"〜ちゃう" is often simply described as the casual/contracted/etc. form of "〜てしまう", with no further explanation given. This would seem to imply that in terms of meaning they are identical, with only politeness/formality considerations determining which is used.
However, there is evidence that this is not the case. Although Google hits are an extremely inexact measure, these are the rough figures for a few searches (all in quotation marks):
- 教えちゃいました = 60,000 hits
教えてしまいました = 1,600,000 hits
教えちゃってください = 28,000 hits
教えてしまってください = 3 hits
食べちゃってください = 1,150,000 hits
食べてしまってください = 1,800,000 hits
報告しちゃってください = 1,150,000 hits
報告してしまってください = 0 hits
感動しちゃってください = 600,000 hits
感動してしまってください = 0 hits
インストールしちゃってください = 230,000 hits
- インストールしてしまってください = 645,000 hits
60k vs 1,600k is a big difference in relative terms, but even 60k hits implies a perfectly acceptable form. However, hit counts of 0 and 3 are quite striking and suggest that the forms are basically never used, even though the equivalent 〜ちゃってください forms are.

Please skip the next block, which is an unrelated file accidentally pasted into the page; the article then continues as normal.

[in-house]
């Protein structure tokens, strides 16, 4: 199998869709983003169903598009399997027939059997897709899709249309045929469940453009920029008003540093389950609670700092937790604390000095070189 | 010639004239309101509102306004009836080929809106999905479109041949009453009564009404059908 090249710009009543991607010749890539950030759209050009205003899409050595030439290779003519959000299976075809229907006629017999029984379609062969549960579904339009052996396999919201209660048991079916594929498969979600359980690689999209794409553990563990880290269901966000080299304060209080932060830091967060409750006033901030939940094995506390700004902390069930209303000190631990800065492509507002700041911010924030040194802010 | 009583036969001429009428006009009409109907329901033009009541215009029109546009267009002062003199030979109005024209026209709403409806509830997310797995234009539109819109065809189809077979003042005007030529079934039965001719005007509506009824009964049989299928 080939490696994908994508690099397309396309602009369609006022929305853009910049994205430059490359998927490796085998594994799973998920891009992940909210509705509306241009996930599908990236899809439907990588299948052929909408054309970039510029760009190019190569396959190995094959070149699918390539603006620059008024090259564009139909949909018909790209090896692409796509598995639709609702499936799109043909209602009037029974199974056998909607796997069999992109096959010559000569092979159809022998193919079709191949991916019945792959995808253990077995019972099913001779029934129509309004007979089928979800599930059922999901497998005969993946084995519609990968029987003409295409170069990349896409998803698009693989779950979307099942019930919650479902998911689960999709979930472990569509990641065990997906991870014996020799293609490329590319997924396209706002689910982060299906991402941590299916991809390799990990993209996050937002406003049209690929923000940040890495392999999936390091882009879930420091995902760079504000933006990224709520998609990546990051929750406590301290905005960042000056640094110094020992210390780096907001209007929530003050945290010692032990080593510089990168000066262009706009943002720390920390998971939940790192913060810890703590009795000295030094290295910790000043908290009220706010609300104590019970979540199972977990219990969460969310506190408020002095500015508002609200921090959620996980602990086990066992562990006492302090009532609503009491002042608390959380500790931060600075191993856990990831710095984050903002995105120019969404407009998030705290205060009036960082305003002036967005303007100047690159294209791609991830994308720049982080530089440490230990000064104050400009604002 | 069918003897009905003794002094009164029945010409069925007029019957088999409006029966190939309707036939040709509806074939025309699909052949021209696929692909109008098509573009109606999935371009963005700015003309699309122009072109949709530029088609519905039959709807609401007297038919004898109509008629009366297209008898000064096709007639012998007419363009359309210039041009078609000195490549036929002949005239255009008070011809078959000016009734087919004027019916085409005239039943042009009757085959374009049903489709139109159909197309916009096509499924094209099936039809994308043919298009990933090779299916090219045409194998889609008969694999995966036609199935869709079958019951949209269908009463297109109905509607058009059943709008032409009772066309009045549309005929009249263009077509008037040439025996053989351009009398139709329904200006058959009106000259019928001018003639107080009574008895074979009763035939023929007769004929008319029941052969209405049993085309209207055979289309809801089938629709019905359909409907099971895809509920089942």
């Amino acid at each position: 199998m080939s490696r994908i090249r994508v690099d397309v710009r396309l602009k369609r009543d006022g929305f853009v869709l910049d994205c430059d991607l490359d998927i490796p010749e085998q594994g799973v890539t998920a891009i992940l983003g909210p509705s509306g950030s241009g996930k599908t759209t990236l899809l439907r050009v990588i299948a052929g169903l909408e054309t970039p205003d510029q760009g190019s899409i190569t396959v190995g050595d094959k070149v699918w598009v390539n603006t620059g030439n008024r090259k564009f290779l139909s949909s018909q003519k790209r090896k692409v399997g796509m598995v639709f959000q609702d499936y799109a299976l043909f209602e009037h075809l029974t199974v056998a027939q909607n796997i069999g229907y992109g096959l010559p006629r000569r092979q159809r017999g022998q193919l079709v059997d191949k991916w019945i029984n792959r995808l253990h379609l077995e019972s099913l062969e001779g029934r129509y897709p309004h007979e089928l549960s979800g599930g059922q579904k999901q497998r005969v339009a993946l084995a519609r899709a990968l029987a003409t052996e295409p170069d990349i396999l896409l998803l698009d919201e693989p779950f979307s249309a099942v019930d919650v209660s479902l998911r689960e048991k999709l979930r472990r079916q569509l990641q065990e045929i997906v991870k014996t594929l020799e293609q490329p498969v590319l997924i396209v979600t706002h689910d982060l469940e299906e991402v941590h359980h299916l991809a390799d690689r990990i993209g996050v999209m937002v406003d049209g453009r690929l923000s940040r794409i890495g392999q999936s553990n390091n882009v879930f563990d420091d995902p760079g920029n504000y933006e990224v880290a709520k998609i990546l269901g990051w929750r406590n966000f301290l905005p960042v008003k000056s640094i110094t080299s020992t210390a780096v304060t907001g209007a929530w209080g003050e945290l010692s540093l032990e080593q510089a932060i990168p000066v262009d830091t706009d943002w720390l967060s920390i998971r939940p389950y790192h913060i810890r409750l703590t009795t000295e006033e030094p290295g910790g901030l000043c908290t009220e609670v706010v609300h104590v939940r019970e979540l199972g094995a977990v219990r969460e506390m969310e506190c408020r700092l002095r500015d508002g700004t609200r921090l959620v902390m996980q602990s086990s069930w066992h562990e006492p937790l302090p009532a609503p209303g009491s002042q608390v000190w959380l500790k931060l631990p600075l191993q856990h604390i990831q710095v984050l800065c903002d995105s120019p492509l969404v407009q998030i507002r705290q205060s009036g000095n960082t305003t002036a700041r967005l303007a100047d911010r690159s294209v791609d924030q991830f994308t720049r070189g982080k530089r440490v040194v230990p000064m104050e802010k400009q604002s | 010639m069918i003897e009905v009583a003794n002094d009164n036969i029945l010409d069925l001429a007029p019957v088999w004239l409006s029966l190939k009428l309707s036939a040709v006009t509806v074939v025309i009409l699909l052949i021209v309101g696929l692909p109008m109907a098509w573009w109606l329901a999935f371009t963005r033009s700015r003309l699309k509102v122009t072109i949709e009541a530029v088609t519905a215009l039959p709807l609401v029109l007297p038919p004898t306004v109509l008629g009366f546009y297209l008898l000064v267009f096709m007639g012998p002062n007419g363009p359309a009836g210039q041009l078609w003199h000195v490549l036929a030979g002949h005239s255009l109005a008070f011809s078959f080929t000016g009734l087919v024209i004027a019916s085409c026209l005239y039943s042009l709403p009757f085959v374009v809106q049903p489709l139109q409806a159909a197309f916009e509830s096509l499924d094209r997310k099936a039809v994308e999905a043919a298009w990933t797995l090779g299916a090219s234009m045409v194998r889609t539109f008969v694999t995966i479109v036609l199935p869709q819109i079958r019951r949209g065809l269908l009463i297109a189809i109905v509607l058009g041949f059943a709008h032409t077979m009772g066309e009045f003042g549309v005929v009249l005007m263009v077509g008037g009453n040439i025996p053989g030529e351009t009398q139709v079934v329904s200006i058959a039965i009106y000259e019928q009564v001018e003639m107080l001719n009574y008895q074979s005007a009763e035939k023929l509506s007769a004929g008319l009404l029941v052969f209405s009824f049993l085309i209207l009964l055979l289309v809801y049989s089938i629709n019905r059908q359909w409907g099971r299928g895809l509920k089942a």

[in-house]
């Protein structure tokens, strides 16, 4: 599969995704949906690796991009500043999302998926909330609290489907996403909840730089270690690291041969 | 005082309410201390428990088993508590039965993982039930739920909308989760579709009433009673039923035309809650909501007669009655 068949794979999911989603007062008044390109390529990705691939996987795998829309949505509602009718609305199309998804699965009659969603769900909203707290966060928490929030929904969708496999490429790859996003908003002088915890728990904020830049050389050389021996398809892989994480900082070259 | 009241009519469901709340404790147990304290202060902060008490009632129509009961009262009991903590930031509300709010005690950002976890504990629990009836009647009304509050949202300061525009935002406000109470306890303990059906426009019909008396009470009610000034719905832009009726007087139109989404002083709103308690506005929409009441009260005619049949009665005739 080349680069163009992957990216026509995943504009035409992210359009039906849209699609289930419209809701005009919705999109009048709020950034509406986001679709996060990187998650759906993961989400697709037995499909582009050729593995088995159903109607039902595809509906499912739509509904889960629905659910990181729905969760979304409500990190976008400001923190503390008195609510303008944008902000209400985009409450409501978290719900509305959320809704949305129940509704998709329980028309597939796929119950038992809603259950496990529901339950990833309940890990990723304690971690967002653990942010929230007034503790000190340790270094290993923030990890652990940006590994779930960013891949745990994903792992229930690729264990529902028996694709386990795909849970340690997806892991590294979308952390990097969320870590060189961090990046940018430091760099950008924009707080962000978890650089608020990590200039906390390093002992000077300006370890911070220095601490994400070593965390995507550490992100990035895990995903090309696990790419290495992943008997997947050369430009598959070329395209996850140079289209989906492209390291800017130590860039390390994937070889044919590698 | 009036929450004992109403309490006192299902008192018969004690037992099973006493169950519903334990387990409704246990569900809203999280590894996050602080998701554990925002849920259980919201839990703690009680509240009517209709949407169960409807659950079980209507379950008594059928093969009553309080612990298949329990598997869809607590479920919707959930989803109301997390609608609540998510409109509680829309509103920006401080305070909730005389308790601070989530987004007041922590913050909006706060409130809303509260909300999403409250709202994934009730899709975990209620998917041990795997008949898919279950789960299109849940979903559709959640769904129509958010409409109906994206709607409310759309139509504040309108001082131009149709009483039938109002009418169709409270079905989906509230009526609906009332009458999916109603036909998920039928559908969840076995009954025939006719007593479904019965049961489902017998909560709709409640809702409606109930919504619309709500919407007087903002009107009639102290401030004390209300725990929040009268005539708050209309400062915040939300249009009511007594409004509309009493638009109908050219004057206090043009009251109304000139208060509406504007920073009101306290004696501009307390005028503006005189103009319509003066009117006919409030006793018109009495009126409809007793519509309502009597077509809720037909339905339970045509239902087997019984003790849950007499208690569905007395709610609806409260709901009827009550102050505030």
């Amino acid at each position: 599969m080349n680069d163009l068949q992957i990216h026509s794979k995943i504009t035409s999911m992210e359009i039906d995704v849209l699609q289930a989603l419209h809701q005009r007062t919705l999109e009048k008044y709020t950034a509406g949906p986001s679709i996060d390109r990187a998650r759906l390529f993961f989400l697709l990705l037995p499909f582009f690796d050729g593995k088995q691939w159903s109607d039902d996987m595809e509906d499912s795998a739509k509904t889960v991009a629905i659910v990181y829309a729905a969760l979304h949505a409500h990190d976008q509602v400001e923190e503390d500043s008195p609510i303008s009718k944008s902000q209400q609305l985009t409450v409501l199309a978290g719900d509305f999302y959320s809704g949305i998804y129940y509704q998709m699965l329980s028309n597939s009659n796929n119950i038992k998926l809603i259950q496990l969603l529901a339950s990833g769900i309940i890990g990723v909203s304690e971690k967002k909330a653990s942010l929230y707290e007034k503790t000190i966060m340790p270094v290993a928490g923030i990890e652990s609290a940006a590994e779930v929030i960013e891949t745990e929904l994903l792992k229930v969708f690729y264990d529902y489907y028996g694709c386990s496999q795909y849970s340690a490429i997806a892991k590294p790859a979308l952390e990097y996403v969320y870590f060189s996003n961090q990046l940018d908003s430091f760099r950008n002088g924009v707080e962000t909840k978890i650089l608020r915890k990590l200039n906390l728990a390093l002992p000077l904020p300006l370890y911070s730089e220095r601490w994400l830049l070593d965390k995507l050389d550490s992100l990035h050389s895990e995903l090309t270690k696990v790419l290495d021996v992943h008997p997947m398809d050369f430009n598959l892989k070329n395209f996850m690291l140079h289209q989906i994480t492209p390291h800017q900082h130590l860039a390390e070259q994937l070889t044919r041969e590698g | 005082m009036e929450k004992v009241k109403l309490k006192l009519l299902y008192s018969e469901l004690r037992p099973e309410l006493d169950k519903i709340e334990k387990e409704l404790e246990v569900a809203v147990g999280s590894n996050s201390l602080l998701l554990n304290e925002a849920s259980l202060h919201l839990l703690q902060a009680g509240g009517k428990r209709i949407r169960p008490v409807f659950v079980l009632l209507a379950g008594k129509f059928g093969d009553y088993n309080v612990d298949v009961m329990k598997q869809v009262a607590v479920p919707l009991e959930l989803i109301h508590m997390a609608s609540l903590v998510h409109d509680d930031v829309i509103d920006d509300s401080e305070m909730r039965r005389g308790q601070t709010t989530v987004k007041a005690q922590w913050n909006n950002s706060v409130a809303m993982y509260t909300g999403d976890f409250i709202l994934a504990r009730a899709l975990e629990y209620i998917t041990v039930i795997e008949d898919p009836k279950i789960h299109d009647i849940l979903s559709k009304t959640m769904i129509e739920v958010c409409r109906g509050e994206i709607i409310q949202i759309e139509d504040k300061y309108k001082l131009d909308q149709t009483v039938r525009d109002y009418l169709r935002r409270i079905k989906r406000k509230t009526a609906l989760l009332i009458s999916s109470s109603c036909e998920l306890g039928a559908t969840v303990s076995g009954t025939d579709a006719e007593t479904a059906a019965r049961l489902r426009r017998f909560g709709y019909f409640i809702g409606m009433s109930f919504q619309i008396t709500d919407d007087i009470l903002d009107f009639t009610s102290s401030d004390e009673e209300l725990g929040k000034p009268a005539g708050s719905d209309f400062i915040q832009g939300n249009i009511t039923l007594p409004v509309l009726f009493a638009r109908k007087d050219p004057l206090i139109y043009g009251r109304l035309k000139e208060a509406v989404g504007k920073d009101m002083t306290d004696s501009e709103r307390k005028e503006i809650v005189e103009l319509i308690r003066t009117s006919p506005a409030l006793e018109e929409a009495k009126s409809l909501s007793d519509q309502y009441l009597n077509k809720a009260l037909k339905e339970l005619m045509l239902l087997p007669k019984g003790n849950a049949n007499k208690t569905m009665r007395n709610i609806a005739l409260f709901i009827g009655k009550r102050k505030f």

So why exactly is it this? Why do some 〜てしまってください vs 〜ちゃってください pairs return such lopsided hit counts, while others do not?
(Note: I'm looking for answers with a bit of rigor, ideally expressing a general principle, and certainly going beyond "It just feels more natural for some words" or similar.)
Edit: Couple of clarifications:
The past tense (〜ました) example above is basically for context, I don't think it needs explication. I only noticed this phenomena with the 〜てください contexts. If it does or doesn't happen with other contexts, that would probably make up part of a good answer!
The Google numbers are terrible, okay, point taken. It still looks to me like the possible number of hits for 〜てしまってください is either "virtually none" or "dozens to hundreds", with not much in between and no obvious relation to 〜ちゃってください numbers. If I've just chosen bad examples and there is actually a subtle gradient I'm just not seeing, proof of this would constitute a good answer. (In particular if anyone wants to search a proper corpus that would be great.)